The men and women in uniforms began handing out weapons–everything from pikes and axes to sharpened gardening tools–to those in the crowd. They weren’t trained soldiers, but they were enraged and riled up, and things were sure to turn violent any moment now.
She noticed the cage of prisoners, now wheeled up next to the bonfire for display purposes. Judging by their clothing, those people consisted of the same types of folk that went to Mammoth Pass with her last month, still dressed in whatever fancy cloaks or nightgowns they wore before they were seized.
Ulric Statusian shouted, “These men and women have collaborated with Dannark to keep the power structure stable. These men and women compromised the integrity of our kingdom so they could keep their wealth, and we will not allow them to get away with their robbery. These men and women will stand trial for their crimes. If you find a traitor, take them prisoner and bring them to us!”
Emi… Her entire family… She begged her mind not to think about that right now.
Runa, who had been taking all this with an unusual sternness, said only, “This will negatively impact my plans for the Grand Experiment. We must find a way to stop this.”
“What can we possibly do?” Beatrice balked.
“We… Hmm, no. Not that either. We… Aha. We’re going to perfect my experiment and unleash it upon all who dare stand up to me!” With that, Runa took off in a sprint northwards. Ahhhhh…. No, no, not during the middle of an armed insurrection… This girl…!
Beatrice knew she needed to stop Runa before she got hurt. But just as she began to take her first step, her eyes met with Ulric Statusian’s. He smiled and his face brightened. He began walking through the crowd towards her. She took off in a sprint.
She didn’t want to be involved in any of this. And she didn’t want anything bad to happen to Runa. So all she could do was run.
“Wait up!” Beatrice shouted. Runa was fast, though. Way too fast. And Beatrice hadn’t done much physical activity since she got back from Mammoth Pass…
Still, the drive to not be captured by the rebels and to not let Runa do anything foolish kept her going, huffing and puffing all the way. In the middle of absolute chaos on the streets, and this girl was running? Why?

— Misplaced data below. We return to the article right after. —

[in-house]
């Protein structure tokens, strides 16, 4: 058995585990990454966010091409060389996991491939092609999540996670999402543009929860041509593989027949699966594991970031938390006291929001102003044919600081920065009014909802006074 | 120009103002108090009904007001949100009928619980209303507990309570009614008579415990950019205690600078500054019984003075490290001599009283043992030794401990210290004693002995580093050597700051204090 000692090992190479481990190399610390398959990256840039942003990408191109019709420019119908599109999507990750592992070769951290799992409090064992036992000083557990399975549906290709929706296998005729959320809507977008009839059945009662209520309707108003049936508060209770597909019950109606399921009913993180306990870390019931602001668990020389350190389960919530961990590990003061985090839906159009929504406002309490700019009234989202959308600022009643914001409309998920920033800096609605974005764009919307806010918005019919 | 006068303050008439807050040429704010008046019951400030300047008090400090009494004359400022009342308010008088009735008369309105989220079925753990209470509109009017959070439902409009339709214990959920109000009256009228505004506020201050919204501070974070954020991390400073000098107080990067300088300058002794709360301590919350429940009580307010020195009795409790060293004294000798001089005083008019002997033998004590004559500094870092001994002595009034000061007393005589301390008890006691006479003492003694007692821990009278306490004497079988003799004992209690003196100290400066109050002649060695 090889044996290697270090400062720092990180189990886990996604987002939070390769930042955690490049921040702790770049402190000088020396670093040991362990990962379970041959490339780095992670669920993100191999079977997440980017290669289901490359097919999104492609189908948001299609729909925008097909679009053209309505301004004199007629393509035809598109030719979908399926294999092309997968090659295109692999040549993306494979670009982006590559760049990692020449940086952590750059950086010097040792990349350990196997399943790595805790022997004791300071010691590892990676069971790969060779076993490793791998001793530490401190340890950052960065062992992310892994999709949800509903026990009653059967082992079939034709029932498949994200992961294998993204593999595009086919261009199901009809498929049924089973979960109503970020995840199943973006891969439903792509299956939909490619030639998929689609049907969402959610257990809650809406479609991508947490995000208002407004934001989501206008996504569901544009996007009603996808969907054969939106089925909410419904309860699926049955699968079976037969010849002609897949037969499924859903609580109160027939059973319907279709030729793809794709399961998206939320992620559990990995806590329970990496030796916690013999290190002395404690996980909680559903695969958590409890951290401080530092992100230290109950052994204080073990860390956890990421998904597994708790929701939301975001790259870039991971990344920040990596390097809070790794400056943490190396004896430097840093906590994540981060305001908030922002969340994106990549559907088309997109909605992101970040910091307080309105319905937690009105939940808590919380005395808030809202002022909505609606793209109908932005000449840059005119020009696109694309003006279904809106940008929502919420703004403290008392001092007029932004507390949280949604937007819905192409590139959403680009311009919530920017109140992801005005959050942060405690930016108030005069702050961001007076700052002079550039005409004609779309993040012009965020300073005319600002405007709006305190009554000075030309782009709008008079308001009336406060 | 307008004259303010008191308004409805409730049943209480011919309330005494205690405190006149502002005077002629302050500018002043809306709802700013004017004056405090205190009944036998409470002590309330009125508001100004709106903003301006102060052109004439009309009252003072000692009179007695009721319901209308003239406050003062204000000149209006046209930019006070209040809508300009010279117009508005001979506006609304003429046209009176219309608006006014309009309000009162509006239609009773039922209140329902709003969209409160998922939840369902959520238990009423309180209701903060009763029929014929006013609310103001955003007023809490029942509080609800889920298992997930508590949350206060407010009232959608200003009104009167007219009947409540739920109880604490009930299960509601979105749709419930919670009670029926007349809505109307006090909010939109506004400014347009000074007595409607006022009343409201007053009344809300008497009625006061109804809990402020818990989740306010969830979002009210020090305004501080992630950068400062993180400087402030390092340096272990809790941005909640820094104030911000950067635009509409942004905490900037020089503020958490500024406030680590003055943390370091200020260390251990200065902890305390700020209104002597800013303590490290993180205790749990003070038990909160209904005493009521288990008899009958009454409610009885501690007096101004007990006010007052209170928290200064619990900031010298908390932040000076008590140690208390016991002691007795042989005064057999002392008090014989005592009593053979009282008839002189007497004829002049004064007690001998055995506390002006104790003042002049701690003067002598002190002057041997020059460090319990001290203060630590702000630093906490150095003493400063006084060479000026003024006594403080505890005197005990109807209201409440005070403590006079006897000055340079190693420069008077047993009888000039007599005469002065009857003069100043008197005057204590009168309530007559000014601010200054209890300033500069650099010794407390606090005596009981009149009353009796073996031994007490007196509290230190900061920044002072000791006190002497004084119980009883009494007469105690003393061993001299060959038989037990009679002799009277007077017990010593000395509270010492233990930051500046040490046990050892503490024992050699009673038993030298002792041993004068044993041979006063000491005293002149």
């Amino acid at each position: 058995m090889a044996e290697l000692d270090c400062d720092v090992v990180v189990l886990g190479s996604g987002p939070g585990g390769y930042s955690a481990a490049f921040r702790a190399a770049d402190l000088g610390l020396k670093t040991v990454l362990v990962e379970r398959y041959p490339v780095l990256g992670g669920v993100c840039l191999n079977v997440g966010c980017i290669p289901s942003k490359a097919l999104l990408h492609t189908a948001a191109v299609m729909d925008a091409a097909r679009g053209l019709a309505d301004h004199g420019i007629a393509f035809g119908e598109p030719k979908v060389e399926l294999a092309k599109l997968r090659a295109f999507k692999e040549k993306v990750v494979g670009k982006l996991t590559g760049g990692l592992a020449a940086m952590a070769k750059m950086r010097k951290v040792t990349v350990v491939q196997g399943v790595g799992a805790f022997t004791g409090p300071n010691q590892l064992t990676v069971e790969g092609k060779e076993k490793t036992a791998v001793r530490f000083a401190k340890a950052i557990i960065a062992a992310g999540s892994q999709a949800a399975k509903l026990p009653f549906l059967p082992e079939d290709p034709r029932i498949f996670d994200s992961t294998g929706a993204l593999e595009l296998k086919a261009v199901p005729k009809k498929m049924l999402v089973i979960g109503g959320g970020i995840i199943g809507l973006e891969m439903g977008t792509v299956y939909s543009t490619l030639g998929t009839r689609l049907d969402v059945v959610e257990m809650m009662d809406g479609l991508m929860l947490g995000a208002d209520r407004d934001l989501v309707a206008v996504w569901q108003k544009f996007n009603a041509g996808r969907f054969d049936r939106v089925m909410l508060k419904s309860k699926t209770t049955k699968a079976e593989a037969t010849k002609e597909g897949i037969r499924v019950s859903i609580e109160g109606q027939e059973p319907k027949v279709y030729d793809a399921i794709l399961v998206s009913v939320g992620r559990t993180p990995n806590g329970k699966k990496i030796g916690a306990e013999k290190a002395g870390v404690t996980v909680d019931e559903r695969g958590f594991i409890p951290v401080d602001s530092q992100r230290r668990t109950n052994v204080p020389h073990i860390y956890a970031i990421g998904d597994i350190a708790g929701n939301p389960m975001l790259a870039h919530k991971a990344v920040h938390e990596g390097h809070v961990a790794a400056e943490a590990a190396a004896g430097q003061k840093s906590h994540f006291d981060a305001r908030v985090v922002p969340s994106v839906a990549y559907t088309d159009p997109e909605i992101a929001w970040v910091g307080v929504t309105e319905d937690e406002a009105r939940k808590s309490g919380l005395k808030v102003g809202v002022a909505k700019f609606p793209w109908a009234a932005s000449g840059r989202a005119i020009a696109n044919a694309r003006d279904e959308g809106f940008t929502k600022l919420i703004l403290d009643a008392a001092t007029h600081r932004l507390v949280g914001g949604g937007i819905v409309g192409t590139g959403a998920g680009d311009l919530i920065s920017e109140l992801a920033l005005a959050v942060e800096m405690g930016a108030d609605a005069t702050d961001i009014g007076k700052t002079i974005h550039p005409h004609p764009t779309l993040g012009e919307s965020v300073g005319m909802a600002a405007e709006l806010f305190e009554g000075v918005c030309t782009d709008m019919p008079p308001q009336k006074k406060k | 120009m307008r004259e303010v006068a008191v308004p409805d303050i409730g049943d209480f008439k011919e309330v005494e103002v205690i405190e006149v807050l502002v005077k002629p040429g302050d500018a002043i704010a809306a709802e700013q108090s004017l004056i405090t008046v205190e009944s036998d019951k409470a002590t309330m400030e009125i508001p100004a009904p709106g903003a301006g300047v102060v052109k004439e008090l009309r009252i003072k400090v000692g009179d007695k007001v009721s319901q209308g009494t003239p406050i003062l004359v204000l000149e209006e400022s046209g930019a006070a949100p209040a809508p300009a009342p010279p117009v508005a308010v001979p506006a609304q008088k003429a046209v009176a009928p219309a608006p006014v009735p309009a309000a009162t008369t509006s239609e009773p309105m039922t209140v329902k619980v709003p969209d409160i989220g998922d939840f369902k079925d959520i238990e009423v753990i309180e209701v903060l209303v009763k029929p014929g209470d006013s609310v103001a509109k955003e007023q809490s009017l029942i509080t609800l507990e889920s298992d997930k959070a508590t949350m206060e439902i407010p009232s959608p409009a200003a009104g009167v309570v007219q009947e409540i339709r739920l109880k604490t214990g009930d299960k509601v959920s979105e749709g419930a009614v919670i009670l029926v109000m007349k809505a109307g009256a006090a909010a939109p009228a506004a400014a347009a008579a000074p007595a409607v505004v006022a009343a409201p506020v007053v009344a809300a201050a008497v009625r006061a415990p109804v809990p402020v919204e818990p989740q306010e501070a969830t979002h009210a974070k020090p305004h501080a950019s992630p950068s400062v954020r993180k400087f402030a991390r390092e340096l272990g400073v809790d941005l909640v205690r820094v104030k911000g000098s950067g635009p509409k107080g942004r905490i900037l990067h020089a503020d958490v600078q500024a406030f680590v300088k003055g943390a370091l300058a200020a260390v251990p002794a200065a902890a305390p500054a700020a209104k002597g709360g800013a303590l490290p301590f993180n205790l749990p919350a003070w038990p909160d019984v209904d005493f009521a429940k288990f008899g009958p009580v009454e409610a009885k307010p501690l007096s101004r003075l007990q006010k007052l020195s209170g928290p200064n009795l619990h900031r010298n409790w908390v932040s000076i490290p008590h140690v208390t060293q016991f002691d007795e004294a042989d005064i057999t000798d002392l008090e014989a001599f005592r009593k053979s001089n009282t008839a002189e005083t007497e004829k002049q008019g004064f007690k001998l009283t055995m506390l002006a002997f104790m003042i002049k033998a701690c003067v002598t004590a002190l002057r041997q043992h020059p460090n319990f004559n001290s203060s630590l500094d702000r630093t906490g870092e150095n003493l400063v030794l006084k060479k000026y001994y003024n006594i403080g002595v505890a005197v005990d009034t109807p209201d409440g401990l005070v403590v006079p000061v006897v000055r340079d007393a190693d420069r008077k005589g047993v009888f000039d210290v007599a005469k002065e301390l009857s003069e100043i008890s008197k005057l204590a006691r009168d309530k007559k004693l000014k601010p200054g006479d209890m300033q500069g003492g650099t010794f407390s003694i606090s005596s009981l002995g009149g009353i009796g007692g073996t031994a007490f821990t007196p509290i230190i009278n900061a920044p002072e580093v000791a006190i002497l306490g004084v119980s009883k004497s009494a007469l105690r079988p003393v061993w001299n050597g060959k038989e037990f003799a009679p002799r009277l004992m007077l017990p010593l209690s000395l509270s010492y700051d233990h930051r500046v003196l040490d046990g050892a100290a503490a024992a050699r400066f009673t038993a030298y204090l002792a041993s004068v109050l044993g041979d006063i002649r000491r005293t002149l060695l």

She must have run for twenty minutes before her strength finally gave out and she was forced to walk the rest of the way.
When she finally reached Runa’s house, her ultimate destination, she realized the entire neighborhood was deserted. No shops open, no kids playing on the street. If anyone knew about the rebellion, they were either hiding in their homes, fleeing the city, or joining in with the fight.
Balarand really was about to change forever, wasn’t it?
Beatrice entered the Arakawa home and went into the basement.
Runa was already back in her laboratory, yelling curses at the people who inspected it earlier in the day. “They stole my schematics!” she yelled. “How will I replicate my experiments now? This is a disaster, Beatrice. A complete disaster, I say.”
“Replicate what experiment? What are you talking about, Runa? Why in blazes are we back at your–”
Runa held up a finger to her mouth. “Shush.”
Beatrice was so flabbergasted by this command that she obeyed it.
Runa rummaged through a stack of books and revealed a stone protruding out of the wall. She pressed it inwards and another wall to the laboratory spun around, revealing–
“Oh my Gods,” Beatrice said.
“You’re safe. I am so pleased,” Runa said with a grin.
It was a monster.
A repulsive, nearly naked monster.
It was a large humanoid creature, breathing in and out quietly as it slept chained up to the wall. Its eyes bulging out of its eye sockets, its skin pale, its hands gigantic.
“I have made the world’s first homunculus,” Runa said. “I used naught but two bunnies and the hair of that beautiful companion of yours. But I must make more if I am to be successful. I must get those schematics back. Help me, Beatrice. You are my greatest hope. Rather, the most convenient hope.”